As humans, we take care of ourselves – our hair, our nails, our skin, and when we are down with a fever, we rest. However, what most of us fail to do is to look after of our mental health. Why is this concept so hard for us to wrap around our heads? Well, the simple answer to that would be that we, not only as individuals but as a society, have trivialised and ignored the causes and consequences of mental health disorders.
A good example of the ignorance shown towards mental health disorders would be how most people react to a physical illness versus a mental disorder.
This comic strip shows how people usually respond to mental health disorders. However, here we see how they use the same responses to physical illnesses. Ludicrous, isn’t it?
One of the reasons most people react in this manner is because a mental health disorder cannot be seen; you may notice that someone is depressed or acting unusual, however, you cannot measure someone’s depression or schizophrenia with a thermometer like you do with a fever.
Another reason that people respond this way is due to their sheer lack of knowledge on mental health disorders. Many parents overlook significant symptoms in their children as they pass it off as “school or workplace stress”, however, there is a difference between a healthy amount of stress and having an anxiety disorder.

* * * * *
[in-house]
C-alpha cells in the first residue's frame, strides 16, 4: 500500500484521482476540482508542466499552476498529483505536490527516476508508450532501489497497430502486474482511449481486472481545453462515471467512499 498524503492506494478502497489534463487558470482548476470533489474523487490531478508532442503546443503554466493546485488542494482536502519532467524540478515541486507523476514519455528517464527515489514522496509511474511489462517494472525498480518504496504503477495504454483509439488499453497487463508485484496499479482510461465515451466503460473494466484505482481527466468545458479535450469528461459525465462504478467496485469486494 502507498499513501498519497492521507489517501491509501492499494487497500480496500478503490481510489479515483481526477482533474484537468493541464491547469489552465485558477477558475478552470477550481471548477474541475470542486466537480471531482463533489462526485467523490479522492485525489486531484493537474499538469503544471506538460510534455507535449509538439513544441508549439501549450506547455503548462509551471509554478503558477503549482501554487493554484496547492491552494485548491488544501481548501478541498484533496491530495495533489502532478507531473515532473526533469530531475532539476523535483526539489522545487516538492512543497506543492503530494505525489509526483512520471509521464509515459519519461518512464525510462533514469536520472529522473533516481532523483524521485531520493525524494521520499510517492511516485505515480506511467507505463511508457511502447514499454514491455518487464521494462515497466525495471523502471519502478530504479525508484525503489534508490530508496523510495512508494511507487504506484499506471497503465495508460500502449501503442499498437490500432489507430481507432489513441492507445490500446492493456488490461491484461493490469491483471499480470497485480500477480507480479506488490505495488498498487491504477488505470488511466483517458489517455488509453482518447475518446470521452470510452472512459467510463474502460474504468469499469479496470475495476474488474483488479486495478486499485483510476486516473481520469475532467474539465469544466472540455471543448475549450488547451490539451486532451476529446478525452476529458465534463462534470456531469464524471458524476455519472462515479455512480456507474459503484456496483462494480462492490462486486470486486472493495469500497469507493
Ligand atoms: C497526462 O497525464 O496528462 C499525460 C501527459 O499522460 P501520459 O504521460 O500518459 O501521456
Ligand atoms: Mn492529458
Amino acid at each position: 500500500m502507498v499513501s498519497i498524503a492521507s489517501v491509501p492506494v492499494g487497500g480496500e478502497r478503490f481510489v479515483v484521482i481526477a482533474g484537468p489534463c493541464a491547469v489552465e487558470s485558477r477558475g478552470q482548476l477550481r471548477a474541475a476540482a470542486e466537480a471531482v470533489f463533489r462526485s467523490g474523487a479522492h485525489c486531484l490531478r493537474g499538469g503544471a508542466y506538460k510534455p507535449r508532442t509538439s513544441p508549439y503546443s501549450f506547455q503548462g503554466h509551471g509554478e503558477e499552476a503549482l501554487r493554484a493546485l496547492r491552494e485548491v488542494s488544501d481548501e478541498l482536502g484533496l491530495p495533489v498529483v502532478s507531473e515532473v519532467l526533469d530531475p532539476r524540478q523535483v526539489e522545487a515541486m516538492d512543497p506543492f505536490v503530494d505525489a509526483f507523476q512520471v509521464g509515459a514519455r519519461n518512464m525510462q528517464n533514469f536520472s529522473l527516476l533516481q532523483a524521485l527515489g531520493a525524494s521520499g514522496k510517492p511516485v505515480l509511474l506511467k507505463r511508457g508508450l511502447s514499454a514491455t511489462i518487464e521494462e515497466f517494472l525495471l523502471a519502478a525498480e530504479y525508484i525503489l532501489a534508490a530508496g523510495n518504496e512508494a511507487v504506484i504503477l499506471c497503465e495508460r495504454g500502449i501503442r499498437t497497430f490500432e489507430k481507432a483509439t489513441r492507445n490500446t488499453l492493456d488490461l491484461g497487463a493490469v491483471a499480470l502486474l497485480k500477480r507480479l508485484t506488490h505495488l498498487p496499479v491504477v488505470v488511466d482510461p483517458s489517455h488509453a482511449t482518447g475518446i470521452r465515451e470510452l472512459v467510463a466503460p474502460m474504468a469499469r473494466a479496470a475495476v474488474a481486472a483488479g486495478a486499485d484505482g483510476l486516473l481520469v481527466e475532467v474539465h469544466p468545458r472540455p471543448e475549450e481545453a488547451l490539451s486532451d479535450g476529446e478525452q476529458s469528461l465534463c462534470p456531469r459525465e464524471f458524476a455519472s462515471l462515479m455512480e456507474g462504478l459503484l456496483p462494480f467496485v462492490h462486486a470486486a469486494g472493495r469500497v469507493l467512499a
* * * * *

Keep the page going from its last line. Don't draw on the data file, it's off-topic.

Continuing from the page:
The ignorance and trivialisation of mental health disorders should be treated as a serious issue as it contributes to the stigmatisation of these disorders. Examples of unhelpful advice include telling a person with depression to “cheer up and go out with some friends” – if it were that easy, the 300 million individuals who suffer from depression, globally, would probably not have depression.
The romanticisation of mental health disorders, in popular media, is another major contributor to the trivialization of mental health. Unfortunately, many people believe that having depression or anorexia is desirable because it’s “cute.”
Imagine this: a young person, who suffers from depression, logging onto social media to see posts glorifying mental health disorders and suicide and make them seem like an envious state of being – they start to believe that this is a valid solution to their problems, instead of seeking actual help.
It is quite common for people to say things like “I’m so OCD” or “She’s bipolar” and what they don’t realise is that they are using actual disorders to describe themselves or somebody else as if it is some label. These are mental health disorders that hinder people’s everyday lives, leaving many of them feeling helpless because of how their illness is made to seem almost attractive.
It’s about time we realise that mental well-being is just as important as physical health. Not just that, if someone, whether that’s your sibling, a friend, or an acquaintance, comes to you seeking advice, try not to tell them that “life’s hard.” It takes an immense amount of courage to speak to someone about an issue that is made fun of by an alarming number of people. Encourage them to see a therapist; it’s not as daunting or embarrassing as people make it seem.
Want to know more about mental health? Visit these websites:
Some apps that are great in helping maintain mindfulness and mental health:
Founder & Head of Design at The Order of Equality